Peter Pan Ballet: Old School Style

Ever since he sprung from the imagination of J.M. Barrie in 1902, Peter Pan has seen himself on stage and in the movies. Austin audiences are being treated to the latest stage adaptation by Paul Vasterling, who talked of his 2013 creation at the Long Center this weekend.

Currently CEO of the Nashville Ballet, Vasterling said his marketing director challenged him to do a new ballet for families. At first he had no interest in Peter Pan, but after reading the novel “I felt inspired by it.”

A key element of the ballet is the music, “but I didn’t find one I really liked. Since I couldn’t find a score, I made my own. It pushed me in different ways, and while using all French composers for an English fairy tale seems counter intuitive, I found the Children’s Corner Suite by Debussy to have a magical innocence to it.” Other composers he used to create the score were Bizet, Faure and Ravel, and it certainly works to great success.

Another key element for such an ambitious production is the set design. Vasterling abandoned the high tech that is so much a part of the theatre world. “We went old-school with painted canvas backgrounds. It is interestingly simple when you get on stage,” he explained, and for the audience it evokes that early 20th century feel that Barrie himself must have experienced when Peter Pan was first seen on stage in 1904. A great job by set and costume designer Campbell Baird.

The ballet takes flight
The ballet itself takes flight, quite literally, as a series of cable lines each capable of holding 480 lbs. allows Peter (performed with assertive charm by Ian J. Bethany) and other members of the cast to ascend above the stage. Peter’s movements are controlled by two people operating two cables, while the others have one each. Each one of these operators is joined offstage by a dancer to direct the operators. They had only 15 hours to practice the flight choreography before the premiere on May 11, but it went off without a hitch.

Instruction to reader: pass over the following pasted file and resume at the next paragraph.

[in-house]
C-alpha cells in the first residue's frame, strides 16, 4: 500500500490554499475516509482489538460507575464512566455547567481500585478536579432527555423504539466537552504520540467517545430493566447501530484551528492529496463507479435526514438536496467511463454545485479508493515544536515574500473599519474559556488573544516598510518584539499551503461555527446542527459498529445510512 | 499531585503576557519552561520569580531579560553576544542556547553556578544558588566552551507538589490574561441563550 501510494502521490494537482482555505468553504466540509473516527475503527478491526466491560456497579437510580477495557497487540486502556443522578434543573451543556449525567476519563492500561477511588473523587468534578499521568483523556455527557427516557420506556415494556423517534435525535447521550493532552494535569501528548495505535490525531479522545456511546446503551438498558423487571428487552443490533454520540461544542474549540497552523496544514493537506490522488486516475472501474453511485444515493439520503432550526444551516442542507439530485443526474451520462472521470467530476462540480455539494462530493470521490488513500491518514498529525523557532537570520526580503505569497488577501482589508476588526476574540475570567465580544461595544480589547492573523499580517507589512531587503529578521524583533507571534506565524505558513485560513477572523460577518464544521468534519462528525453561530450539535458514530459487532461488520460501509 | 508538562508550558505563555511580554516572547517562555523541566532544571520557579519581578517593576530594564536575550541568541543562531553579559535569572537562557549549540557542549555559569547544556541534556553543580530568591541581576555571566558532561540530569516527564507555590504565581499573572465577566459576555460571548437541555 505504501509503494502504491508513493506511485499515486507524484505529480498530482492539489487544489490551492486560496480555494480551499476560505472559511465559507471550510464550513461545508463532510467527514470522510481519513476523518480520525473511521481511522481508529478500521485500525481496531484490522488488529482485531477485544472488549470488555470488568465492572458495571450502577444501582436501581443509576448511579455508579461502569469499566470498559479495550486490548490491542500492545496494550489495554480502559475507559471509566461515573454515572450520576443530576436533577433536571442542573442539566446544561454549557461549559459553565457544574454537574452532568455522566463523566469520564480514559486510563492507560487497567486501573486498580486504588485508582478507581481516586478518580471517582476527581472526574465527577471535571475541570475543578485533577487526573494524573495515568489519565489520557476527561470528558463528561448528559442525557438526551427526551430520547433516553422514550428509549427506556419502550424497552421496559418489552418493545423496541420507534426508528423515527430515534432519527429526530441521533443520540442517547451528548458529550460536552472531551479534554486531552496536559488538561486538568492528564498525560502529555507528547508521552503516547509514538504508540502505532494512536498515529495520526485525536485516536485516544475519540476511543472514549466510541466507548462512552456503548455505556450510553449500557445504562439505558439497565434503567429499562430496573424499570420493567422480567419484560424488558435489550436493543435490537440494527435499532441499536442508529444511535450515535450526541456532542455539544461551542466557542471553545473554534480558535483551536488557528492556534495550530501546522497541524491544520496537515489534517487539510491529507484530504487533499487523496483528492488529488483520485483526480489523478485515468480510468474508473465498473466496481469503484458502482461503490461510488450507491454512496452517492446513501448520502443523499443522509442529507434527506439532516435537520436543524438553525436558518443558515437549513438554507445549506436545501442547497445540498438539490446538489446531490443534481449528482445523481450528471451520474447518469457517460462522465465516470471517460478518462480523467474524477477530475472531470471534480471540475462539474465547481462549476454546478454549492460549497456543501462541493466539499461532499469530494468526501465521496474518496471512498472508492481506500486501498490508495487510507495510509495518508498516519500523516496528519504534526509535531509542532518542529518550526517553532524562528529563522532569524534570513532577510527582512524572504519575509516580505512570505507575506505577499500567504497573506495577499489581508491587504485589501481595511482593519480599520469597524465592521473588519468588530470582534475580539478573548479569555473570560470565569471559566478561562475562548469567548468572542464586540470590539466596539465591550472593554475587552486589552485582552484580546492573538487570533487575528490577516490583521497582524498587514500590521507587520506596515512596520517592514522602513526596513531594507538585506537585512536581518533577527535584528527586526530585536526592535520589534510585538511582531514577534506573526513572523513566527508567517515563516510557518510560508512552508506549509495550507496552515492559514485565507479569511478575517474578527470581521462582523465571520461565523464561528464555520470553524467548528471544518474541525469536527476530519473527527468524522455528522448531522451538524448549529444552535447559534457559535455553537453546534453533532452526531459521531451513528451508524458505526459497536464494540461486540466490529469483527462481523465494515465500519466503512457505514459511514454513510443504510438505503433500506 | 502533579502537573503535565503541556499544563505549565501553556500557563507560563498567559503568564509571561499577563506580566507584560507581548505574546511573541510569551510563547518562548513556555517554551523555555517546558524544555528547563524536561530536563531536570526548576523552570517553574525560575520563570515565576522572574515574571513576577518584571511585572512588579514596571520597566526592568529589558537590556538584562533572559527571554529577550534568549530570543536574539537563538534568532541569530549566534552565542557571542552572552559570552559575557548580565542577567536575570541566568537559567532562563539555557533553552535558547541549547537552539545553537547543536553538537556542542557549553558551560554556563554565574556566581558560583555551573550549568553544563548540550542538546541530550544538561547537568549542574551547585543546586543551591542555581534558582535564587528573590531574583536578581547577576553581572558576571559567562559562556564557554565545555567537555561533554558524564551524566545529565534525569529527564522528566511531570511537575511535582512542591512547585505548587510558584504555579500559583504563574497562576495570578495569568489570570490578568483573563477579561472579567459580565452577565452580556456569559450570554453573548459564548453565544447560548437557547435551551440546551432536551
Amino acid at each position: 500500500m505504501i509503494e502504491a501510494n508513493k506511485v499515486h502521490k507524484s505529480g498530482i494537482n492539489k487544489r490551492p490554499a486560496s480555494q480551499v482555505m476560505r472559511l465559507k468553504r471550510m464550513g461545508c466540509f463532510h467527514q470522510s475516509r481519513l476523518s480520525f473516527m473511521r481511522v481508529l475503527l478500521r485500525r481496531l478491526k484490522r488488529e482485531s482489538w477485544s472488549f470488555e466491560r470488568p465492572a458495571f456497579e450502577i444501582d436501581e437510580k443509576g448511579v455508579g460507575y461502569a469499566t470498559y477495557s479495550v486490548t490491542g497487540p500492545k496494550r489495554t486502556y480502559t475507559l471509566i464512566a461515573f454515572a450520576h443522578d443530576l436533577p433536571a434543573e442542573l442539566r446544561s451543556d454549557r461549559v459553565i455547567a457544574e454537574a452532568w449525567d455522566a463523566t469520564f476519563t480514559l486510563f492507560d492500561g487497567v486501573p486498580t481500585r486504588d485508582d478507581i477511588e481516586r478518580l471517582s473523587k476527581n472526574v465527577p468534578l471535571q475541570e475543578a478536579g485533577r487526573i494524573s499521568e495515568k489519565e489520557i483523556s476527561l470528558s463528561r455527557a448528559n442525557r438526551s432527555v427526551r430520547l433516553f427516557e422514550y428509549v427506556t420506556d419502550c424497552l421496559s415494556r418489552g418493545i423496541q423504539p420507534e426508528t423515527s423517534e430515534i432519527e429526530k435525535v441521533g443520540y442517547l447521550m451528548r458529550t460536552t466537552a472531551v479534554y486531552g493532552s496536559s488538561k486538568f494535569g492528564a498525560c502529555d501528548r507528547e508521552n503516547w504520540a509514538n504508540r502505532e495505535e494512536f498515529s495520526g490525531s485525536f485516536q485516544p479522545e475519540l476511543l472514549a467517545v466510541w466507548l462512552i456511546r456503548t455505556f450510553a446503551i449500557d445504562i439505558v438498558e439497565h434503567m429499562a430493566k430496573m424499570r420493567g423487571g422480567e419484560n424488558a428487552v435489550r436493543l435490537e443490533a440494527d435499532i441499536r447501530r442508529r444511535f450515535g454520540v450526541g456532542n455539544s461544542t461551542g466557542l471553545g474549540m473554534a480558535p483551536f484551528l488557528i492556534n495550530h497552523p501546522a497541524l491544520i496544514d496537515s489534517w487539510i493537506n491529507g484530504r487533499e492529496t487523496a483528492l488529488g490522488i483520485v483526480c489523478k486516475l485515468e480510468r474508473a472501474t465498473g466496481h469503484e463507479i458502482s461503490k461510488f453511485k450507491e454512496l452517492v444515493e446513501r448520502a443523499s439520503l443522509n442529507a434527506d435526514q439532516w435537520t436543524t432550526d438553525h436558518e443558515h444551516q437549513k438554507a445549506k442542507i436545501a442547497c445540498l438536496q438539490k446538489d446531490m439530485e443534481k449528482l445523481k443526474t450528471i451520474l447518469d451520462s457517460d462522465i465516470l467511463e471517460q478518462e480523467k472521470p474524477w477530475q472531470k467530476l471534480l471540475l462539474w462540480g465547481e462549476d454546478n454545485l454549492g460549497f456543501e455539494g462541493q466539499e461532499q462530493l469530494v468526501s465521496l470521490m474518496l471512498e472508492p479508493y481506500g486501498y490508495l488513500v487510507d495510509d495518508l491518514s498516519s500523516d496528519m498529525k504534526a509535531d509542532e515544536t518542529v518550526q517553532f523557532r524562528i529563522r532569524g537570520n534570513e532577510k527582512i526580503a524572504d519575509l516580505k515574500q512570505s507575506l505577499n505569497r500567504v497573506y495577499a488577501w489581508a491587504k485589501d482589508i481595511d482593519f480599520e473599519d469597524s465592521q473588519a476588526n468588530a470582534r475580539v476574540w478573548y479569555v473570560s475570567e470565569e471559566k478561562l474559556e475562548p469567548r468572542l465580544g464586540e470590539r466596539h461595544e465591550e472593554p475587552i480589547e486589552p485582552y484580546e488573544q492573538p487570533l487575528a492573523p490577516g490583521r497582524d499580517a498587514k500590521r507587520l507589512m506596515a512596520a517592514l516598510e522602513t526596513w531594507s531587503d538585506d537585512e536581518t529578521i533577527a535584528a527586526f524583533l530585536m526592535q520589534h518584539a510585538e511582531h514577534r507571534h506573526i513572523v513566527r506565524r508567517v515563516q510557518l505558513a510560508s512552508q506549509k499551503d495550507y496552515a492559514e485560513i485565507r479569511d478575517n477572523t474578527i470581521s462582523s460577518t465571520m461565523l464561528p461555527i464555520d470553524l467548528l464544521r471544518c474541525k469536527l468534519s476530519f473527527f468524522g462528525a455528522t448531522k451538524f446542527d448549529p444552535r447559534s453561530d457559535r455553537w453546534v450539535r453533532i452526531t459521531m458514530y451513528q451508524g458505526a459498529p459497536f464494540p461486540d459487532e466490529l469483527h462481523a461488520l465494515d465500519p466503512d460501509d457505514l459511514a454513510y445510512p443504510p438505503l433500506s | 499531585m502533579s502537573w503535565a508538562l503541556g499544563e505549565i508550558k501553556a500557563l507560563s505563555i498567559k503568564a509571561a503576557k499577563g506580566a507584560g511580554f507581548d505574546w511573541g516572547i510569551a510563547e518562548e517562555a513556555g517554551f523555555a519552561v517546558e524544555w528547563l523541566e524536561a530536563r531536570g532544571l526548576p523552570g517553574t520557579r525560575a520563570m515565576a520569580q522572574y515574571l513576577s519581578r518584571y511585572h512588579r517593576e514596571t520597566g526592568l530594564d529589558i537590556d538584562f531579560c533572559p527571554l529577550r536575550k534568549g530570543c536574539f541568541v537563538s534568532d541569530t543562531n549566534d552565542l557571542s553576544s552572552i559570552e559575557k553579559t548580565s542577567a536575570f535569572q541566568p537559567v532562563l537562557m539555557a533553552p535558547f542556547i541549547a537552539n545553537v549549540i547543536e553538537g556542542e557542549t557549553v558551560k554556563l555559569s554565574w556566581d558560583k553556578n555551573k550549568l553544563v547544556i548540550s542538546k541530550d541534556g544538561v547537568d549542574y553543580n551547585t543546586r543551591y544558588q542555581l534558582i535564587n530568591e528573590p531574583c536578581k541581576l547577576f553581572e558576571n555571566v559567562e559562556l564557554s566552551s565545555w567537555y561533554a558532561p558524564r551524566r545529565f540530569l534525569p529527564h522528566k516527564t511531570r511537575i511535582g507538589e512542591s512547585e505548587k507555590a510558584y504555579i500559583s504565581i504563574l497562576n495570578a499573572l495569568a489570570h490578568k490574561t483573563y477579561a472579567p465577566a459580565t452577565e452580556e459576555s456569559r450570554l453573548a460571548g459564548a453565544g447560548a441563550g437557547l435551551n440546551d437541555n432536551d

Tinkerbell and Peter Pan
Tinkerbell, delightfully danced by Courtney Holland in the premiere, is portrayed both as a spright with a light glowing around different parts of the stage, or as the green-clad ballet dancer. This distinguishes Tinkerbell’s portrayal in other productions, which shows her as one or the other.

The duets between Captain Hook (Paul Michael Bloodgood) and the Ticking Crocodile were scene stealers. Edward Carr was able to project the croc’s sauciness even though he remained invisible within the iridescent green skin of the croc, and Bloodgood ably brought to life the Three Stooges, whose antics inspired the choreography of the duets.

The ability to developed believable characterisations without getting caught up in the performance is actually the hallmark of this entire Peter Pan production. With a nod to neoclassical dance movements that allow greater individual expression, Vasterling has hit the right mark. Austin audiences will be pleased to know their own Symphony Orchestra, under the direction of Peter Bay, is performing the music. The dozens of cast members all do their part to make this the magical experience Barrie would have enjoyed.

Peter Pan will be performed again tonight at the Long Center at 8pm, and May 13 at 8pm.
www.balletaustin.org

Photos by Anne Marie Bloodgood

About Cliff 79 Articles
Dr. Cliff Cunningham is a planetary scientist, the acknowledged expert on the 19th century study of asteroids. He is a Research Fellow at the University of Southern Queensland in Australia, and a research associate at the National Astronomical Research Institute of Thailand. Asteroid 4276 in space was named in his honour by the International Astronomical Union based in the recommendation of the Harvard Smithsonian Center for Astrophysics. He is a founding member of Sun News, and managing editor of Sun News Austin. (The photo at left shows Sun News editor-in-chief Dave Moskowitz)

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